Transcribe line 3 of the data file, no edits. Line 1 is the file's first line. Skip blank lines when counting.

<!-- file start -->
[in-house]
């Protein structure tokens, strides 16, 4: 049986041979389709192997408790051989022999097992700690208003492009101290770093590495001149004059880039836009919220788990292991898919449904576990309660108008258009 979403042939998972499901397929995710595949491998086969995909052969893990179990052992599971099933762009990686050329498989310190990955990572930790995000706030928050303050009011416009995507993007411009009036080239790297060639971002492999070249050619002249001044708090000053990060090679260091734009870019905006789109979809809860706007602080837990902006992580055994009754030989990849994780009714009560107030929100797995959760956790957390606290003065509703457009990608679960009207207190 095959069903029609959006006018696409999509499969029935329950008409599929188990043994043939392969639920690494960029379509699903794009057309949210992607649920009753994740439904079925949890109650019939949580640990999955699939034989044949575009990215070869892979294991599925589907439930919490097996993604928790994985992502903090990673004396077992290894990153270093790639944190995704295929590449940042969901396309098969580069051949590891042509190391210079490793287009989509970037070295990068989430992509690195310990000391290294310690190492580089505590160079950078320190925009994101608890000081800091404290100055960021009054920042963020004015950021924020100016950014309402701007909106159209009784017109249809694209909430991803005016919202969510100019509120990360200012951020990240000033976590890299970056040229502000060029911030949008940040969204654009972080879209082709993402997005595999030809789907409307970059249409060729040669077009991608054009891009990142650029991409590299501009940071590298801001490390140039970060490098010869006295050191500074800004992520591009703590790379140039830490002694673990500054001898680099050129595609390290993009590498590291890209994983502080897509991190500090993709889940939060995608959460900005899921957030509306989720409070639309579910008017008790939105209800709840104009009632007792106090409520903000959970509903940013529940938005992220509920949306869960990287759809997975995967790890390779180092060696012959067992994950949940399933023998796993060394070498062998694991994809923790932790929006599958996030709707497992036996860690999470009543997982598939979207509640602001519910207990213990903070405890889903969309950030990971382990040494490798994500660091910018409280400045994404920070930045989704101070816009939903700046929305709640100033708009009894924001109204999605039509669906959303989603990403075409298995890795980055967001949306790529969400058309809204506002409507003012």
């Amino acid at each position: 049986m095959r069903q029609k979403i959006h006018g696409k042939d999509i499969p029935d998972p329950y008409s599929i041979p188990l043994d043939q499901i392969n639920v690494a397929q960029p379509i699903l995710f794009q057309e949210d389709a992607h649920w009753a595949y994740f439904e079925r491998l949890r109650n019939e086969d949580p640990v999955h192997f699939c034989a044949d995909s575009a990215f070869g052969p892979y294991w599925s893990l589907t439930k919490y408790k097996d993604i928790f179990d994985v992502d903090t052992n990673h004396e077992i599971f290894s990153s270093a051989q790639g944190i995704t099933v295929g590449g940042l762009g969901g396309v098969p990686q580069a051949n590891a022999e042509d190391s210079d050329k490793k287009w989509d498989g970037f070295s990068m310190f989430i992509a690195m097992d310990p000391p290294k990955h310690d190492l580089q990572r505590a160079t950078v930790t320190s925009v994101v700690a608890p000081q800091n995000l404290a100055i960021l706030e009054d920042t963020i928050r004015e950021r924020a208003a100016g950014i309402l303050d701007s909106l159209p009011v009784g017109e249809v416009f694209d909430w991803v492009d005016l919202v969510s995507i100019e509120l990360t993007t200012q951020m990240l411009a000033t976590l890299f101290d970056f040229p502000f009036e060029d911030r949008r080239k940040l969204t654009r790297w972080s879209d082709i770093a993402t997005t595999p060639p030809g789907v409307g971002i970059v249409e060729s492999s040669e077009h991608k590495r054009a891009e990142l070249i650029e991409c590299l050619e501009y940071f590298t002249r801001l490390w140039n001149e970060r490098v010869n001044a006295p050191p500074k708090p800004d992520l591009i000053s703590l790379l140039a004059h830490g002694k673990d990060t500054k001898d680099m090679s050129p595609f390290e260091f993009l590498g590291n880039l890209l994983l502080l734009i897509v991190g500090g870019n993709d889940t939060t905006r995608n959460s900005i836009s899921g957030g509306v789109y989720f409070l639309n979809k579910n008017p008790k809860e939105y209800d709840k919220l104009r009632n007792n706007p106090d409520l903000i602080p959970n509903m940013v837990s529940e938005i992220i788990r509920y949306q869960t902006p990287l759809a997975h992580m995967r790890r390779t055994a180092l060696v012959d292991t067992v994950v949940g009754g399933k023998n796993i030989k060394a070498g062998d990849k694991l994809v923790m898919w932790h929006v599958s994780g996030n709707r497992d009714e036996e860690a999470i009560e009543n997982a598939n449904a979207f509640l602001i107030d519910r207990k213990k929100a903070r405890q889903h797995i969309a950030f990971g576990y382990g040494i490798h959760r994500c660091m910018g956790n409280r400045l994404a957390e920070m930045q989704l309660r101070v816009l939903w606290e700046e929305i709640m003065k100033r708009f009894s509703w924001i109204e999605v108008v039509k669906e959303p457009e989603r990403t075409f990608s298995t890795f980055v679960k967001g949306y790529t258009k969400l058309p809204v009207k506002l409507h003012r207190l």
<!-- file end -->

């Amino acid at each position: 049986m095959r069903q029609k979403i959006h006018g696409k042939d999509i499969p029935d998972p329950y008409s599929i041979p188990l043994d043939q499901i392969n639920v690494a397929q960029p379509i699903l995710f794009q057309e949210d389709a992607h649920w009753a595949y994740f439904e079925r491998l949890r109650n019939e086969d949580p640990v999955h192997f699939c034989a044949d995909s575009a990215f070869g052969p892979y294991w599925s893990l589907t439930k919490y408790k097996d993604i928790f179990d994985v992502d903090t052992n990673h004396e077992i599971f290894s990153s270093a051989q790639g944190i995704t099933v295929g590449g940042l762009g969901g396309v098969p990686q580069a051949n590891a022999e042509d190391s210079d050329k490793k287009w989509d498989g970037f070295s990068m310190f989430i992509a690195m097992d310990p000391p290294k990955h310690d190492l580089q990572r505590a160079t950078v930790t320190s925009v994101v700690a608890p000081q800091n995000l404290a100055i960021l706030e009054d920042t963020i928050r004015e950021r924020a208003a100016g950014i309402l303050d701007s909106l159209p009011v009784g017109e249809v416009f694209d909430w991803v492009d005016l919202v969510s995507i100019e509120l990360t993007t200012q951020m990240l411009a000033t976590l890299f101290d970056f040229p502000f009036e060029d911030r949008r080239k940040l969204t654009r790297w972080s879209d082709i770093a993402t997005t595999p060639p030809g789907v409307g971002i970059v249409e060729s492999s040669e077009h991608k590495r054009a891009e990142l070249i650029e991409c590299l050619e501009y940071f590298t002249r801001l490390w140039n001149e970060r490098v010869n001044a006295p050191p500074k708090p800004d992520l591009i000053s703590l790379l140039a004059h830490g002694k673990d990060t500054k001898d680099m090679s050129p595609f390290e260091f993009l590498g590291n880039l890209l994983l502080l734009i897509v991190g500090g870019n993709d889940t939060t905006r995608n959460s900005i836009s899921g957030g509306v789109y989720f409070l639309n979809k579910n008017p008790k809860e939105y209800d709840k919220l104009r009632n007792n706007p106090d409520l903000i602080p959970n509903m940013v837990s529940e938005i992220i788990r509920y949306q869960t902006p990287l759809a997975h992580m995967r790890r390779t055994a180092l060696v012959d292991t067992v994950v949940g009754g399933k023998n796993i030989k060394a070498g062998d990849k694991l994809v923790m898919w932790h929006v599958s994780g996030n709707r497992d009714e036996e860690a999470i009560e009543n997982a598939n449904a979207f509640l602001i107030d519910r207990k213990k929100a903070r405890q889903h797995i969309a950030f990971g576990y382990g040494i490798h959760r994500c660091m910018g956790n409280r400045l994404a957390e920070m930045q989704l309660r101070v816009l939903w606290e700046e929305i709640m003065k100033r708009f009894s509703w924001i109204e999605v108008v039509k669906e959303p457009e989603r990403t075409f990608s298995t890795f980055v679960k967001g949306y790529t258009k969400l058309p809204v009207k506002l409507h003012r207190l």